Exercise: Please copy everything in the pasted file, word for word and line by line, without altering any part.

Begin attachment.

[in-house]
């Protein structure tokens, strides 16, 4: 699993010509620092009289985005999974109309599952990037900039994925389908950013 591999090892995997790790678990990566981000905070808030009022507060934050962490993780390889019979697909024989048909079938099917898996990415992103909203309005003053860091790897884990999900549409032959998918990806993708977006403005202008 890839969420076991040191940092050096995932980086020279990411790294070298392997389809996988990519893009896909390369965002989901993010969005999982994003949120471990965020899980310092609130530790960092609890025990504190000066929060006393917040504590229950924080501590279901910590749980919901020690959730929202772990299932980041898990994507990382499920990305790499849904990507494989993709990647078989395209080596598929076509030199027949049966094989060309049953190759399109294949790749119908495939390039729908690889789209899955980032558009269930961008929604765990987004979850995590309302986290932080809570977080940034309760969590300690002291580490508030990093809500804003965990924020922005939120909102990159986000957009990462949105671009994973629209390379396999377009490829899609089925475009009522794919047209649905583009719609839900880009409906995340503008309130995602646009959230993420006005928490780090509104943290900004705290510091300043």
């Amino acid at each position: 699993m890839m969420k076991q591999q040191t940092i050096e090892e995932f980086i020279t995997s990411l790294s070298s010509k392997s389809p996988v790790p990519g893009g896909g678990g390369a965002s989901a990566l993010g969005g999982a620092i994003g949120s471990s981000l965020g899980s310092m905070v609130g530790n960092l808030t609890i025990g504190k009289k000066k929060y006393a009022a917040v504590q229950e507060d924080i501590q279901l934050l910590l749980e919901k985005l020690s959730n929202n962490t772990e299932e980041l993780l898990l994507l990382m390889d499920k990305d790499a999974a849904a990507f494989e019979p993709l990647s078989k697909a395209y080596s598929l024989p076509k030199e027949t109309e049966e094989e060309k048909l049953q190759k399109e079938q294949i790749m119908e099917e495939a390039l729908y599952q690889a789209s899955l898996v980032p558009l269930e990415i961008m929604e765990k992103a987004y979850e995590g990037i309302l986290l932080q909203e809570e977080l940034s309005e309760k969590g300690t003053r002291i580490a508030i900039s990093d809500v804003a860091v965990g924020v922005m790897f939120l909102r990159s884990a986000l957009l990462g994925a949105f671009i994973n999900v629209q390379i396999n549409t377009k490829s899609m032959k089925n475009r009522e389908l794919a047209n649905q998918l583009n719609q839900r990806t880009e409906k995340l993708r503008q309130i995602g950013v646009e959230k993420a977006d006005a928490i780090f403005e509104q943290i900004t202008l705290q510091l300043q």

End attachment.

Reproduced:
[in-house]
């Protein structure tokens, strides 16, 4: 699993010509620092009289985005999974109309599952990037900039994925389908950013 591999090892995997790790678990990566981000905070808030009022507060934050962490993780390889019979697909024989048909079938099917898996990415992103909203309005003053860091790897884990999900549409032959998918990806993708977006403005202008 890839969420076991040191940092050096995932980086020279990411790294070298392997389809996988990519893009896909390369965002989901993010969005999982994003949120471990965020899980310092609130530790960092609890025990504190000066929060006393917040504590229950924080501590279901910590749980919901020690959730929202772990299932980041898990994507990382499920990305790499849904990507494989993709990647078989395209080596598929076509030199027949049966094989060309049953190759399109294949790749119908495939390039729908690889789209899955980032558009269930961008929604765990987004979850995590309302986290932080809570977080940034309760969590300690002291580490508030990093809500804003965990924020922005939120909102990159986000957009990462949105671009994973629209390379396999377009490829899609089925475009009522794919047209649905583009719609839900880009409906995340503008309130995602646009959230993420006005928490780090509104943290900004705290510091300043």
């Amino acid at each position: 699993m890839m969420k076991q591999q040191t940092i050096e090892e995932f980086i020279t995997s990411l790294s070298s010509k392997s389809p996988v790790p990519g893009g896909g678990g390369a965002s989901a990566l993010g969005g999982a620092i994003g949120s471990s981000l965020g899980s310092m905070v609130g530790n960092l808030t609890i025990g504190k009289k000066k929060y006393a009022a917040v504590q229950e507060d924080i501590q279901l934050l910590l749980e919901k985005l020690s959730n929202n962490t772990e299932e980041l993780l898990l994507l990382m390889d499920k990305d790499a999974a849904a990507f494989e019979p993709l990647s078989k697909a395209y080596s598929l024989p076509k030199e027949t109309e049966e094989e060309k048909l049953q190759k399109e079938q294949i790749m119908e099917e495939a390039l729908y599952q690889a789209s899955l898996v980032p558009l269930e990415i961008m929604e765990k992103a987004y979850e995590g990037i309302l986290l932080q909203e809570e977080l940034s309005e309760k969590g300690t003053r002291i580490a508030i900039s990093d809500v804003a860091v965990g924020v922005m790897f939120l909102r990159s884990a986000l957009l990462g994925a949105f671009i994973n999900v629209q390379i396999n549409t377009k490829s899609m032959k089925n475009r009522e389908l794919a047209n649905q998918l583009n719609q839900r990806t880009e409906k995340l993708r503008q309130i995602g950013v646009e959230k993420a977006d006005a928490i780090f403005e509104q943290i900004t202008l705290q510091l300043q």